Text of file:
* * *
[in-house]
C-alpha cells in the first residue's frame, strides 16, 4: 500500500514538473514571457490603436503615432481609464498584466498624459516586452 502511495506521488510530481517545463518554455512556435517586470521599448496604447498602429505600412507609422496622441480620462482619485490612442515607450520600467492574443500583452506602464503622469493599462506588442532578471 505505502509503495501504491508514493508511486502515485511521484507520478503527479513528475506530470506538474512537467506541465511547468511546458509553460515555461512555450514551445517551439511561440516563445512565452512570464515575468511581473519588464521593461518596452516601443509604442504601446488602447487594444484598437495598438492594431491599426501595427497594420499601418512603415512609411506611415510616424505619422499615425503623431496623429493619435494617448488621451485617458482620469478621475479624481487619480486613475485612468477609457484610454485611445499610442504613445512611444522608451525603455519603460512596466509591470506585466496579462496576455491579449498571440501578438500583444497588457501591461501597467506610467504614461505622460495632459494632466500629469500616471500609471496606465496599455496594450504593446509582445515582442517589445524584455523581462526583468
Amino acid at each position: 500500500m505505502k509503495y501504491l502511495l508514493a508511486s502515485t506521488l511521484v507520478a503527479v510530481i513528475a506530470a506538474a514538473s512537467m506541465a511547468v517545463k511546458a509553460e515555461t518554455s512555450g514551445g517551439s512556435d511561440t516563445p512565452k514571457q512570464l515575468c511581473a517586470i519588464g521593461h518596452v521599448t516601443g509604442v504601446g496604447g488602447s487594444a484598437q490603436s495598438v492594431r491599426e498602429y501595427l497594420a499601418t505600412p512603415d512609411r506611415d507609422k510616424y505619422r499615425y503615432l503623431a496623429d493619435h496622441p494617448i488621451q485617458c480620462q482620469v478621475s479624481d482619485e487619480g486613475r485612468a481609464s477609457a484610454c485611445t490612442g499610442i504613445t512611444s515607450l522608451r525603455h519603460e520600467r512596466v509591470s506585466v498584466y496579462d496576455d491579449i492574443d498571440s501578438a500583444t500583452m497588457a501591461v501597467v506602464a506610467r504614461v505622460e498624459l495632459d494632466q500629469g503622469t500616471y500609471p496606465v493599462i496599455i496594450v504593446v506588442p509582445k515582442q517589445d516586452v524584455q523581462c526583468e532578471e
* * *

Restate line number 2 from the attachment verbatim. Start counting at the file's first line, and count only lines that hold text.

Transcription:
C-alpha cells in the first residue's frame, strides 16, 4: 500500500514538473514571457490603436503615432481609464498584466498624459516586452 502511495506521488510530481517545463518554455512556435517586470521599448496604447498602429505600412507609422496622441480620462482619485490612442515607450520600467492574443500583452506602464503622469493599462506588442532578471 505505502509503495501504491508514493508511486502515485511521484507520478503527479513528475506530470506538474512537467506541465511547468511546458509553460515555461512555450514551445517551439511561440516563445512565452512570464515575468511581473519588464521593461518596452516601443509604442504601446488602447487594444484598437495598438492594431491599426501595427497594420499601418512603415512609411506611415510616424505619422499615425503623431496623429493619435494617448488621451485617458482620469478621475479624481487619480486613475485612468477609457484610454485611445499610442504613445512611444522608451525603455519603460512596466509591470506585466496579462496576455491579449498571440501578438500583444497588457501591461501597467506610467504614461505622460495632459494632466500629469500616471500609471496606465496599455496594450504593446509582445515582442517589445524584455523581462526583468